The Flash has been my favorite superhero ever since I watched the 1990 TV show in middle school with my dad. The fascination continues because of course this is the best power ... who wouldn't want unlimited time? Check out Speed Force, a great Flash blog. Here's a fun article about Flash time.
Locke & Key was an amazingly tightly-plotted and equally tightly-drawn masterpiece. An epic of consistent quality from start to finish.
Boneyard was an obscure title that deserved a lot more attention. Richard Moore blended humor, drama and beautiful line art into a well-rounded mix. The characters are a blast. Look it up.
This original series is a late lamented comic about Jamie, a boy who finds the Blue Beetle scarab and becomes a reluctant (at first) superhero. Fun and well-written, with great, expressive art, too.
This fun but dramatic book follows escapees from the Fables Lands into our world: characters like Cinderella the spy, the beautiful Snow White, the obnoxious Pinocchio, and lothario-turned-mayor Prince Charming. The book is also famous for James Jean's amazing covers.
Wonderful magnum opus by J. Michael Straczynski. A group of kids gain superpowers, and then carry them through to adulthood - each following a different path, with drastic effects on the entire world.
Emily Carroll produces some of the most haunting and gorgeous horror stories I've ever seen in any medium. Read her stories at her web site.
I've been following Noelle Stevenson's Tumblr for years now. It's hilarious, and her art keeps getting better and better. She also does a wonderful web comic called Nimona.
The most fun and endearing comic you'll ever read - but also with tons of drama and shocking surprises!
This comic was the first one that got me reading Marvel books: a gateway drug. Here, Peter Parker is still a teenager, and his best friend Mary Jane knows he's Spider-Man. You know a book has good characters when you want the super-hero fights to be over so they can get back to the conversations. The adventures continue with the brilliant Miles Morales.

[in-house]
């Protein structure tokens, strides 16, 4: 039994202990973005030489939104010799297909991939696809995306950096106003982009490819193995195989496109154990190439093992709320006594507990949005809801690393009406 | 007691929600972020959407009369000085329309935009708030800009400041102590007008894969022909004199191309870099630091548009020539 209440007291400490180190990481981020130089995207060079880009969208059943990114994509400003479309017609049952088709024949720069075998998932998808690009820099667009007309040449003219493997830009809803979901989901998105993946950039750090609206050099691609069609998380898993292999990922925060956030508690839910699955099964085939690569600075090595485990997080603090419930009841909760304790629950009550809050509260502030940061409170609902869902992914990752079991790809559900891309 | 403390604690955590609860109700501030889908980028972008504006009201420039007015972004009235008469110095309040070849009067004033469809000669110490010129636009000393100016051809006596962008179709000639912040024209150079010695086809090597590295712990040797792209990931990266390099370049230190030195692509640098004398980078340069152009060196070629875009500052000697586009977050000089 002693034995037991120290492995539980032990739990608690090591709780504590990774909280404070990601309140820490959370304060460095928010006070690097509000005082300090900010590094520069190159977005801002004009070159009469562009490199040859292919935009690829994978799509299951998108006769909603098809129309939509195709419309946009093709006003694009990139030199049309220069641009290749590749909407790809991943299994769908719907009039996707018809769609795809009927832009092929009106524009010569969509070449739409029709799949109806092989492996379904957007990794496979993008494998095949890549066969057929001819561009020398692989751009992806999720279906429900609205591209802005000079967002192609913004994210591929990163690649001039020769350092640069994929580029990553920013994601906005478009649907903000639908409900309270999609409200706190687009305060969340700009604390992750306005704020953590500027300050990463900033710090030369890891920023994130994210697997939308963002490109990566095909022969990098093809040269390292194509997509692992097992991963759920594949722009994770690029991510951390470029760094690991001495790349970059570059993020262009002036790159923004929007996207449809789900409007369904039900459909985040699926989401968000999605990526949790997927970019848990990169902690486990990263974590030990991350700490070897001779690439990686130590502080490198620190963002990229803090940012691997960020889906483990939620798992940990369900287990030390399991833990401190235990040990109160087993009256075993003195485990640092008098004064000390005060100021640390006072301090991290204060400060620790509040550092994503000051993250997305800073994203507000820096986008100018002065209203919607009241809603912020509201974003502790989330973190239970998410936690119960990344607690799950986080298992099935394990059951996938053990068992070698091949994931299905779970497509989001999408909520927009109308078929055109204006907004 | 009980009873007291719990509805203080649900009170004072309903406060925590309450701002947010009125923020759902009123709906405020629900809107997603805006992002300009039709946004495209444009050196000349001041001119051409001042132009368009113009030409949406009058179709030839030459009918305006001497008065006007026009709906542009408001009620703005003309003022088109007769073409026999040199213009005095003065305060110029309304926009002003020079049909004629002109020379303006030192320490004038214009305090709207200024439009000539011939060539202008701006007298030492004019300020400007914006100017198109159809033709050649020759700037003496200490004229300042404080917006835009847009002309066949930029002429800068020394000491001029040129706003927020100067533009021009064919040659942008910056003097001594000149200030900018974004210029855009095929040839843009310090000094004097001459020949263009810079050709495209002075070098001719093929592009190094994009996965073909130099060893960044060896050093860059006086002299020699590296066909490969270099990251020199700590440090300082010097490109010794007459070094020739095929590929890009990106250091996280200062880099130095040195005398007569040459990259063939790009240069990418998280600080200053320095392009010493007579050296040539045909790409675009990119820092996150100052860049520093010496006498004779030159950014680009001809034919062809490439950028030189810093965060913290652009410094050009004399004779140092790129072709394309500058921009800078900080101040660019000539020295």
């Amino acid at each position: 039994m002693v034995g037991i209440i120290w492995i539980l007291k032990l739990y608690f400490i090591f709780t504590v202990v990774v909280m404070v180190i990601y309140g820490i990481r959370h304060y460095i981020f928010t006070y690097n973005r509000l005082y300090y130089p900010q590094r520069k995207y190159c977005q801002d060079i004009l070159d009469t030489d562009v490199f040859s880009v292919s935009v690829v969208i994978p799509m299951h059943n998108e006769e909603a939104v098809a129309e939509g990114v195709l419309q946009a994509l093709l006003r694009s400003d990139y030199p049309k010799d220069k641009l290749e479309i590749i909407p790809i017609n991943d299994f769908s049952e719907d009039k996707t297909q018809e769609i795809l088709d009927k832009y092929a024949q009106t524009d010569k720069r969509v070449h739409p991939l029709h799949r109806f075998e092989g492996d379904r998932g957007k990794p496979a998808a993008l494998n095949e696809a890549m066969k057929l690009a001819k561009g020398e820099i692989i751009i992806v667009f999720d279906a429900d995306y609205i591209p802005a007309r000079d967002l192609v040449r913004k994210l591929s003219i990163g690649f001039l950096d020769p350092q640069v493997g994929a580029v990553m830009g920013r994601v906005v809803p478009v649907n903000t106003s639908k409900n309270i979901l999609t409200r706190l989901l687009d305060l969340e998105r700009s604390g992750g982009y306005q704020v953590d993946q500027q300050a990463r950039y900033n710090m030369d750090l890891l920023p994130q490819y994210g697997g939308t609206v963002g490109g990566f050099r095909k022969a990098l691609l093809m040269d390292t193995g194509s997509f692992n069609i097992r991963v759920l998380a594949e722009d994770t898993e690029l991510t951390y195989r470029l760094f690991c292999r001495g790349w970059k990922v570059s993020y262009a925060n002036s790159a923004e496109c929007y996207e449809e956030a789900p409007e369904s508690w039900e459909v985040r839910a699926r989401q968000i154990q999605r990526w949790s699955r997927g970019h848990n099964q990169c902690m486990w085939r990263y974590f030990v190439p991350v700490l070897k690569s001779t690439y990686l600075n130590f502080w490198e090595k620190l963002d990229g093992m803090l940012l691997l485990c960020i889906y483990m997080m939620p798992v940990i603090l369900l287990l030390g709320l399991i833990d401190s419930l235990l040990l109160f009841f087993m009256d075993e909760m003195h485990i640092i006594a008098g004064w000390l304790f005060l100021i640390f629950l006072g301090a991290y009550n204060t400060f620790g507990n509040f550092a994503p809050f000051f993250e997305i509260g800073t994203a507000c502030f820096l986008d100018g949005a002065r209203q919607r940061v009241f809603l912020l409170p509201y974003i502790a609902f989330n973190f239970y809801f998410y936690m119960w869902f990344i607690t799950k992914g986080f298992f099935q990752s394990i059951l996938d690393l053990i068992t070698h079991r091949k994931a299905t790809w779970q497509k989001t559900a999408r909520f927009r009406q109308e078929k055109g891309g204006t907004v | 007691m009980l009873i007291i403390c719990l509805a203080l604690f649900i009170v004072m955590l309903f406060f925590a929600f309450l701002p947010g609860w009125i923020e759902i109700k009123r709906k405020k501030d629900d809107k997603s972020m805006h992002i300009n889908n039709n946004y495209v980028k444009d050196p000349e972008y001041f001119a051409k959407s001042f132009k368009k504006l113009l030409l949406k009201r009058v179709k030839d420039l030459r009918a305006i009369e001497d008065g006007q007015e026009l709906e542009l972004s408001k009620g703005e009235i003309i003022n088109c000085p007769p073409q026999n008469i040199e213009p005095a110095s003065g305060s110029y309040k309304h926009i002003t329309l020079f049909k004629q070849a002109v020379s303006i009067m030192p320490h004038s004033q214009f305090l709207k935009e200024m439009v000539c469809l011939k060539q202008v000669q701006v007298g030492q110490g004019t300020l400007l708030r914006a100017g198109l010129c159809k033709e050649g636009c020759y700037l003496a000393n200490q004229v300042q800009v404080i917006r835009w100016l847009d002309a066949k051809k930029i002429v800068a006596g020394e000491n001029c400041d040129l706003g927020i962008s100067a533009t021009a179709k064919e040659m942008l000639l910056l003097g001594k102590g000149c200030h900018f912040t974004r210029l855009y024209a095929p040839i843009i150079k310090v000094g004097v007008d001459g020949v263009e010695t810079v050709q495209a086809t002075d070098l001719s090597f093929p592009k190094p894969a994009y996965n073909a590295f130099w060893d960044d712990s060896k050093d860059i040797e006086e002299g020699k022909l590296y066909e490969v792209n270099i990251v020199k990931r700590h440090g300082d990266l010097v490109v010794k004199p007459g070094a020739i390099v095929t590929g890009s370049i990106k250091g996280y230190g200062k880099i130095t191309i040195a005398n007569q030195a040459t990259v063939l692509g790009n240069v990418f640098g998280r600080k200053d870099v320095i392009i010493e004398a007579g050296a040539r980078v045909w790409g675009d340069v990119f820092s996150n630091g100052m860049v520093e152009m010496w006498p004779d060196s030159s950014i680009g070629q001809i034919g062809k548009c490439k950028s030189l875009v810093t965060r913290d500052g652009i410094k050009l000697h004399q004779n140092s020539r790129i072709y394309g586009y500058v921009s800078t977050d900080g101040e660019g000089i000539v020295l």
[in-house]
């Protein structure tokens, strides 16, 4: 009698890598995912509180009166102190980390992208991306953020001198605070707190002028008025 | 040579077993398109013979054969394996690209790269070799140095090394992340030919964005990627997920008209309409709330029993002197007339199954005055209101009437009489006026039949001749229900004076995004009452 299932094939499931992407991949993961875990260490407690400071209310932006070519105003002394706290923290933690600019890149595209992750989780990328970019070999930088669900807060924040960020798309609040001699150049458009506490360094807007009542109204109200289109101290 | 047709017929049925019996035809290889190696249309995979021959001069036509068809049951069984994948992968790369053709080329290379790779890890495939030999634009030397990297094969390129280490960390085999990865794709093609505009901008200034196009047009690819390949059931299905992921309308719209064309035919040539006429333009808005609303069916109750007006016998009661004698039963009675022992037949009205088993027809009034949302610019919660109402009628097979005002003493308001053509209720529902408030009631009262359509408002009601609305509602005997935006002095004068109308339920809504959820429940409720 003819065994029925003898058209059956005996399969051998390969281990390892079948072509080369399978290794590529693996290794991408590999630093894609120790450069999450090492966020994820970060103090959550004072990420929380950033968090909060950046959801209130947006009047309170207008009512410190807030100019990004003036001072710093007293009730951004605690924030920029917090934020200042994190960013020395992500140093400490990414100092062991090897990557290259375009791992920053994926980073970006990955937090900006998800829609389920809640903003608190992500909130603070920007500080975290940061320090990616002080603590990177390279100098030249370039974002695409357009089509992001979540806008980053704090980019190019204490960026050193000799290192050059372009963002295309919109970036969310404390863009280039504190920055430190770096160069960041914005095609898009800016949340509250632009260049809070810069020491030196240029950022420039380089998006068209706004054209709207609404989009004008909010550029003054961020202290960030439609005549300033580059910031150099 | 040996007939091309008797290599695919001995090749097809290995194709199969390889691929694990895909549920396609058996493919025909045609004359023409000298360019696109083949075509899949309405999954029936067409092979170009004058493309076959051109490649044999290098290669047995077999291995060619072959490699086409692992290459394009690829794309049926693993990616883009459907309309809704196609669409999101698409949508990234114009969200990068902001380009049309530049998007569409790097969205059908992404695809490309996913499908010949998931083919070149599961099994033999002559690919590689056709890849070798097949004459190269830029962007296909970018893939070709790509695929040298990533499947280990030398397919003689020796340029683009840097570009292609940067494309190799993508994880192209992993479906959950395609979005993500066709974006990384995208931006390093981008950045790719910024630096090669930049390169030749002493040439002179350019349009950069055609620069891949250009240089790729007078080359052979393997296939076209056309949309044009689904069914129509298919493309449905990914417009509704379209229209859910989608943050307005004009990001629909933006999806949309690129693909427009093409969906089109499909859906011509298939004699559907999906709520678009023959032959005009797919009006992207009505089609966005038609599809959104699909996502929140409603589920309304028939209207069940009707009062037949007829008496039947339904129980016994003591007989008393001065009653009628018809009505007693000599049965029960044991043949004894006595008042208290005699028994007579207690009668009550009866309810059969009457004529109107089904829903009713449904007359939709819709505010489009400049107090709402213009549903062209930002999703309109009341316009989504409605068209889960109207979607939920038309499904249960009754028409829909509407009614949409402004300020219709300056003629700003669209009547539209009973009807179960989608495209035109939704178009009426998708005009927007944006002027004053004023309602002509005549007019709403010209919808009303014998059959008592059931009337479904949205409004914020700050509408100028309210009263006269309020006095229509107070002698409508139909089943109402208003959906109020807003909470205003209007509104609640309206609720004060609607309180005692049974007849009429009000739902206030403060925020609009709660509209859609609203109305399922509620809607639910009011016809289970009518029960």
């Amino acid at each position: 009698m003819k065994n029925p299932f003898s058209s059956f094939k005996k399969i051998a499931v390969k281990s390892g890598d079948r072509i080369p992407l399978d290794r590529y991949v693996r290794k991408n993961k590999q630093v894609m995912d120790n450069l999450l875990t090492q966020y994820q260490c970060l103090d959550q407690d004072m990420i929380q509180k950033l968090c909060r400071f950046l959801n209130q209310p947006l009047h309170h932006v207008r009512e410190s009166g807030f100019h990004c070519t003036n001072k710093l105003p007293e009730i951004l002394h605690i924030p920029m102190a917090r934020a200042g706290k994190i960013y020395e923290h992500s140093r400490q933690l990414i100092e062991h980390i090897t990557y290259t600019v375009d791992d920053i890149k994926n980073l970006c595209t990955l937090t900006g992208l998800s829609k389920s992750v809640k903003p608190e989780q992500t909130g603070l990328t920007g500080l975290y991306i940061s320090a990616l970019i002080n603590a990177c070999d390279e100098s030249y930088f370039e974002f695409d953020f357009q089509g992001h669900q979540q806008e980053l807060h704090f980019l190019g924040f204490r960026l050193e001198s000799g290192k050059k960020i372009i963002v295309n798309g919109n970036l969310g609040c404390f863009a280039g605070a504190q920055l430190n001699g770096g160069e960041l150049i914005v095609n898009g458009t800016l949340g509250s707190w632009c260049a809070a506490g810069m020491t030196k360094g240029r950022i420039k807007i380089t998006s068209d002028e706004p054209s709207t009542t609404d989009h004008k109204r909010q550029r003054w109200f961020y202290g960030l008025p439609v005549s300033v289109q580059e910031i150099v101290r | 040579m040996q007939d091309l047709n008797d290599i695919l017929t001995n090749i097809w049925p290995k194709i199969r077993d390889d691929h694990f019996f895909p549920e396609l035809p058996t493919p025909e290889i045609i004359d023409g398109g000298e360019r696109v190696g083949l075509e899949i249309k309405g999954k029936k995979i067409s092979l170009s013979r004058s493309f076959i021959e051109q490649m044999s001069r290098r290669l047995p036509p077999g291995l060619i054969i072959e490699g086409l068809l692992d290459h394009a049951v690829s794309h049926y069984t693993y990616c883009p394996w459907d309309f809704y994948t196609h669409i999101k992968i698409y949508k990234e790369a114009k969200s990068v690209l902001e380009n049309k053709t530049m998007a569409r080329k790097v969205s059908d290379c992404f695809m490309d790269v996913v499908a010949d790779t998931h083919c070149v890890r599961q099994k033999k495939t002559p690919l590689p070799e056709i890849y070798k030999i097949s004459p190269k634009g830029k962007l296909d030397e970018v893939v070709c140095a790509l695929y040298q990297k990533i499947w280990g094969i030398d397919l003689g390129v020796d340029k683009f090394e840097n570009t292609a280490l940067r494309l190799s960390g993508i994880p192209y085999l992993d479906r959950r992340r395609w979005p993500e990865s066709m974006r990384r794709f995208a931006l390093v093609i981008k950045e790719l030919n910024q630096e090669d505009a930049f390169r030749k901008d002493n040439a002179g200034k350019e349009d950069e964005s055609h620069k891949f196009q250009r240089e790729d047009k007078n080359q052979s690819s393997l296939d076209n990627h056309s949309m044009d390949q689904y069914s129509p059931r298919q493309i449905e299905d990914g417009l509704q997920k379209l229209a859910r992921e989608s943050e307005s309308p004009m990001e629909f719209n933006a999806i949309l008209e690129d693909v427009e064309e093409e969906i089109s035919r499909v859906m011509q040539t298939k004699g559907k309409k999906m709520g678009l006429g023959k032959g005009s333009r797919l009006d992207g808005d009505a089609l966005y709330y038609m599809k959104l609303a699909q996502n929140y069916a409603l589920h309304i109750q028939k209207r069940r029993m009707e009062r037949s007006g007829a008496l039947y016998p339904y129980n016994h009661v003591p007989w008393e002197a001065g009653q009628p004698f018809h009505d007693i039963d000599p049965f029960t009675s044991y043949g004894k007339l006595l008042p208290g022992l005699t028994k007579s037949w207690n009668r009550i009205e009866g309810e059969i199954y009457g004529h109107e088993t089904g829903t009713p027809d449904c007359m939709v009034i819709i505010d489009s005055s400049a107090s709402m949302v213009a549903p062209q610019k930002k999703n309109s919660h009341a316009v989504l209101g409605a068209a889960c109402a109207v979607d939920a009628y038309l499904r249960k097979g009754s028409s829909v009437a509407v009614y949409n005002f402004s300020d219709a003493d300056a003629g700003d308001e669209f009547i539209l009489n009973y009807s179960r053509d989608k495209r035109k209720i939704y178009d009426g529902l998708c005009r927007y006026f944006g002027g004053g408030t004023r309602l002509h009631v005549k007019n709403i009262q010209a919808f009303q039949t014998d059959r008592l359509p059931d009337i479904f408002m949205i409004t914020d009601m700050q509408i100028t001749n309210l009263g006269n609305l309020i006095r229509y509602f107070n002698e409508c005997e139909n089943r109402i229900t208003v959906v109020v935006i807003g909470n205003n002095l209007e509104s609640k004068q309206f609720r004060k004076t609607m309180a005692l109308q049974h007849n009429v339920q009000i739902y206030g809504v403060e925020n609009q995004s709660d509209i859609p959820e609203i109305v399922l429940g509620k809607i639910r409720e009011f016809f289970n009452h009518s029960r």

Justice League: Cry for Justice
This book got a lot of flak, but I liked it, just like I enjoyed Identity Crisis. It's not for the unecessary grim n' grittiness, which I could take or leave, but just for the well-written, unique characters. Characters who can seem bland and cookie-cutter under other writers here have interesting dialogue and realistic traits. Both miniseries were better than the regular Justice League book had been in years and years.
Brian Michael Bendis had a spectacular run on this title, a many-years-long arc that Ed Brubaker continued. Mark Waid's series is also good. Daredevil is pretty much always a sure bet. To the left is not Daredevil, but a beautiful White Tiger (another Daredevil character) painting by David Mack.
Batman & Robin
Well, I really enjoyed having Dick Grayson as Batman, but of course, it couldn't last. Heaven forbid comics ever change the status quo. I felt the same way when Steve Rogers came back from the dead too soon. Somebody write me a comic where Dick & Bucky team up.
Jason isn't a comic, he's a person - the Norwegian creator of such bizarre and dryly funny comics as The Iron Wagon, I Killed Adolf Hitler, The Living and the Dead, and Werewolves of Montpelier. I've grown to appreciate his work more and more over the years.